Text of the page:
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Integrative model of leukocyte genomics and organ dysfunction in heart failure patients requiring mechanical circulatory support: a prospective observational study



The implantation of mechanical circulatory support devices in heart failure patients is associated with a systemic inflammatory response, potentially leading to death from multiple organ dysfunction syndrome. Previous studies point to the involvement of many mechanisms, but an integrative hypothesis does not yet exist. Using time-dependent whole-genome mRNA expression in circulating leukocytes, we constructed a systems-model to improve mechanistic understanding and prediction of adverse outcomes.


We sampled peripheral blood mononuclear cells from 22 consecutive patients undergoing mechanical circulatory support device (MCS) surgery, at 5 timepoints: day -1 preoperative, and postoperative days 1, 3, 5, and 8. Clinical phenotyping was performed using 12 clinical parameters, 2 organ dysfunction scoring systems, and survival outcomes. We constructed a strictly phenotype-driven time-dependent non-supervised systems-representation using weighted gene co-expression network analysis, and annotated eigengenes using gene ontology, pathway, and transcription factor binding site enrichment analyses. Genes and eigengenes were mapped to the clinical phenotype using a linear mixed-effect model, with Cox models also fit at each timepoint to survival outcomes.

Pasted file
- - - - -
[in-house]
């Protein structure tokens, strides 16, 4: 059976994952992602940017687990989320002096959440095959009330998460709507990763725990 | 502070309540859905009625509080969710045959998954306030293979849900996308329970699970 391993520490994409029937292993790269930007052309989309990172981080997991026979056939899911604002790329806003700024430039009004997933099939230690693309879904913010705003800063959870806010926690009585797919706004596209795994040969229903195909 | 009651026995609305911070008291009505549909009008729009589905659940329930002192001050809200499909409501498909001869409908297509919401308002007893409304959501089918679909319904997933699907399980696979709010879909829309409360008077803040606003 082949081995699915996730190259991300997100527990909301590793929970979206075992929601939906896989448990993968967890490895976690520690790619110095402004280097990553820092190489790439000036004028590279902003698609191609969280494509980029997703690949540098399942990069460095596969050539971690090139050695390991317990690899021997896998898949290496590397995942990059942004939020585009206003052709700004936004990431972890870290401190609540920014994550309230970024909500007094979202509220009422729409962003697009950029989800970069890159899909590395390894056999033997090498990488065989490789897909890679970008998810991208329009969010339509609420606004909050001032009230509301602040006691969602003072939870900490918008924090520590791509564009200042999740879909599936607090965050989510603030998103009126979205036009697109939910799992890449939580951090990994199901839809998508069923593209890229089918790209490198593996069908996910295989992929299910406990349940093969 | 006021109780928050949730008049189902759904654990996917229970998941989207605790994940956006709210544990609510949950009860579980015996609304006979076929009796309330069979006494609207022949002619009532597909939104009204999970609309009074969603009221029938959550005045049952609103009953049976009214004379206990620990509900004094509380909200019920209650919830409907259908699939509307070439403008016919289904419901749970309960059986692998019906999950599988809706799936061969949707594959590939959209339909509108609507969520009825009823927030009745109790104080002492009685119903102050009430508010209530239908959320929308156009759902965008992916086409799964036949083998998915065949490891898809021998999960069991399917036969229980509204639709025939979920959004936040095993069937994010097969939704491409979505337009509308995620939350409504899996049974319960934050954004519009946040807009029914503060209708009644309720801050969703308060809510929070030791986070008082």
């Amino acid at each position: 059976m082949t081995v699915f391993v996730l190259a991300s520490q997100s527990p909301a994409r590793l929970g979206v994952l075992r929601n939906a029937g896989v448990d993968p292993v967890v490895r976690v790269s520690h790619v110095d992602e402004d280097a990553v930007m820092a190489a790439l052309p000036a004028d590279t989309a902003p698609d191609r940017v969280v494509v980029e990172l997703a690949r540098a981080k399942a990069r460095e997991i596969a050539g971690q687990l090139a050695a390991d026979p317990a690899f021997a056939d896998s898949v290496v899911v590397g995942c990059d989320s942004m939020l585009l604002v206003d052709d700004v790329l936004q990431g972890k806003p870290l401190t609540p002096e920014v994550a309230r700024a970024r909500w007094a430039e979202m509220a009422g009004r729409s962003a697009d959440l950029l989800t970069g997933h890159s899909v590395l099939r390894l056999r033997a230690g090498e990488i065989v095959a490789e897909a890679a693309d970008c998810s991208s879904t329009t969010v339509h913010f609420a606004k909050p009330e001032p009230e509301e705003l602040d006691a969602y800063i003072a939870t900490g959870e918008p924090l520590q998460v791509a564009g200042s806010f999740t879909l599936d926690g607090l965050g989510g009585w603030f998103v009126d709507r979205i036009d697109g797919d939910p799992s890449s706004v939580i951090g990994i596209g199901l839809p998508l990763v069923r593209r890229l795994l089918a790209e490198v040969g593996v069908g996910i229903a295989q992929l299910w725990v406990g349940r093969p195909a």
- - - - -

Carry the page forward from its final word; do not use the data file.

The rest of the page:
We inferred a 19-module network, in which most module eigengenes correlated with at least one aspect of the clinical phenotype. We observed a response of advanced heart failure patients to surgery orchestrated into stages: first, activation of the innate immune response, followed by anti-inflammation, and finally reparative processes such as mitosis, coagulation, and apoptosis. Eigengenes related to red blood cell production and extracellular matrix degradation became predictors of survival late in the timecourse corresponding to multiorgan dysfunction and disseminated intravascular coagulation.


Our model provides an integrative representation of leukocyte biology during the systemic inflammatory response following MCS device implantation. It demonstrates consistency with previous hypotheses, identifying a number of known mechanisms. At the same time, it suggests novel hypotheses about time-specific targets.

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